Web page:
Non-human primates (NHPs) and humans share major biological mechanisms, functions, and responses due to their close evolutionary relationship and, as such, provide ideal animal models to study human diseases. RNA expression in NHPs provides specific signatures that are informative of disease mechanisms and therapeutic modes of action. Unlike the human transcriptome, the transcriptomes of major NHP animal models are yet to be comprehensively annotated.
Results
In this manuscript, employing deep RNA sequencing of seven tissue samples, we characterize the transcriptomes of two commonly used NHP animal models: Cynomolgus macaque (Macaca fascicularis) and African green monkey (Chlorocebus aethiops). We present the Multi-Species Annotation (MSA) pipeline that leverages well-annotated primate species and annotates 99.8% of reconstructed transcripts. We elucidate tissue-specific expression profiles and report 13 experimentally validated novel transcripts in these NHP animal models.
Conclusion
We report comprehensively annotated transcriptomes of two non-human primates, which we have made publically available on a customized UCSC Genome Browser interface. The MSA pipeline is also freely available.
Electronic supplementary material
The online version of this article (doi:10.1186/1471-2164-15-846) contains supplementary material, which is available to authorized users.
doi:10.1186/1471-2164-15-846
PMCID: PMC4194418  PMID: 25277458
Cynomolgus macaque; Macaca fascicularis; African green monkey; Chlorocebus aethiops; RNA-seq; Transcriptome; Genomics; Annotation; Database
22.  Development and Evaluation of a Panel of Filovirus Sequence Capture Probes for Pathogen Detection by Next-Generation Sequencing 
PLoS ONE  2014;9(9):e107007.
A detailed understanding of the circulating pathogens in a particular geographic location aids in effectively utilizing targeted, rapid diagnostic assays, thus allowing for appropriate therapeutic and containment procedures. This is especially important in regions prevalent for highly pathogenic viruses co-circulating with other endemic pathogens such as the malaria parasite. The importance of biosurveillance is highlighted by the ongoing Ebola virus disease outbreak in West Africa. For example, a more comprehensive assessment of the regional pathogens could have identified the risk of a filovirus disease outbreak earlier and led to an improved diagnostic and response capacity in the region. In this context, being able to rapidly screen a single sample for multiple pathogens in a single tube reaction could improve both diagnostics as well as pathogen surveillance. Here, probes were designed to capture identifying filovirus sequence for the ebolaviruses Sudan, Ebola, Reston, Taï Forest, and Bundibugyo and the Marburg virus variants Musoke, Ci67, and Angola. These probes were combined into a single probe panel, and the captured filovirus sequence was successfully identified using the MiSeq next-generation sequencing platform. This panel was then used to identify the specific filovirus from nonhuman primates experimentally infected with Ebola virus as well as Bundibugyo virus in human sera samples from the Democratic Republic of the Congo, thus demonstrating the utility for pathogen detection using clinical samples. While not as sensitive and rapid as real-time PCR, this panel, along with incorporating additional sequence capture probe panels, could be used for broad pathogen screening and biosurveillance.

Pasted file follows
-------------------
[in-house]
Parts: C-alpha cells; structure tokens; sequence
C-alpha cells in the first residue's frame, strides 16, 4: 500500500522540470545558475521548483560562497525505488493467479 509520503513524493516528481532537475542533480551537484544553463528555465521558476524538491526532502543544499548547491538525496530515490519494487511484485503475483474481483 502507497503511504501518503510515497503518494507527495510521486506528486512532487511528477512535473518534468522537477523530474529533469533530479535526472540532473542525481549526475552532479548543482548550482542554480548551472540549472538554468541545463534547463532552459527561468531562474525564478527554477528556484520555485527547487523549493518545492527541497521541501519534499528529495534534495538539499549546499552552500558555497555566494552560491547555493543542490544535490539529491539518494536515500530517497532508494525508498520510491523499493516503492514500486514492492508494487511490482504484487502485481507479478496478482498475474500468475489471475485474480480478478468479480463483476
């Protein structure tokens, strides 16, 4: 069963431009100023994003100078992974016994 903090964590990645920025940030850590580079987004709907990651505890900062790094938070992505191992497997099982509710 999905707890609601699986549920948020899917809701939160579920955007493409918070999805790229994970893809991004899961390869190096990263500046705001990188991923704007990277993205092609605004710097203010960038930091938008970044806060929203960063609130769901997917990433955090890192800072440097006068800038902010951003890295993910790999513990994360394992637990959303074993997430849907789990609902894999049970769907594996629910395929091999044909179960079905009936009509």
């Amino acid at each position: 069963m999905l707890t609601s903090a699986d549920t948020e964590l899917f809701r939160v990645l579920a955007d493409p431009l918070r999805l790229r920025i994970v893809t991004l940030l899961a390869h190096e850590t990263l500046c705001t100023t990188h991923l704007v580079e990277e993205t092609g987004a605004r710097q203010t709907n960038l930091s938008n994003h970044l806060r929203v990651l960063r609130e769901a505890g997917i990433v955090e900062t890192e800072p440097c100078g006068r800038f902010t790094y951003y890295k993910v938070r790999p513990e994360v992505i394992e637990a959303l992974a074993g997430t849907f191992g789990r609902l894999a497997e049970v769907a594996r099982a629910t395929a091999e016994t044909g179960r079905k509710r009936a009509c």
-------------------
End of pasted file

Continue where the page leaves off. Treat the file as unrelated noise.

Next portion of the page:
doi:10.1371/journal.pone.0107007
PMCID: PMC4160210  PMID: 25207553
23.  Advantages of tandem LC-MS for the rapid assessment of tissue-specific metabolic complexity using a pentafluorophenylpropyl stationary phase 
Journal of proteome research  2011;10(4):2104-2112.
In this study a UPLC-tandem (Waters Xevo TQ) MRM based MS method was developed for rapid, broad profiling of hydrophilic metabolites from biological samples, in either positive or negative ion modes without the need for an ion pairing reagent, using a reversed-phase pentafluorophenylpropyl (PFPP) column. The developed method was successfully applied to analyze various biological samples from C57BL/6 mice; including urine, duodenum, liver, plasma, kidney, heart, and skeletal muscle. As result, a total 112 of hydrophilic metabolites were detected within 8 min of running time to obtain a metabolite profile of the biological samples. The analysis of this number of hydrophilic metabolites is significantly faster than previous studies. Classification separation for metabolites from different tissues was globally analyzed by PCA, PLS-DA and HCA biostatistical methods. Overall, most of the hydrophilic metabolites were found to have a “fingerprint” characteristic of tissue dependency. In general, a higher level of most metabolites was found in urine, duodenum and kidney. Altogether, these results suggest that this method has potential application for targeted metabolomic analyzes of hydrophilic metabolites in a wide ranges of biological samples.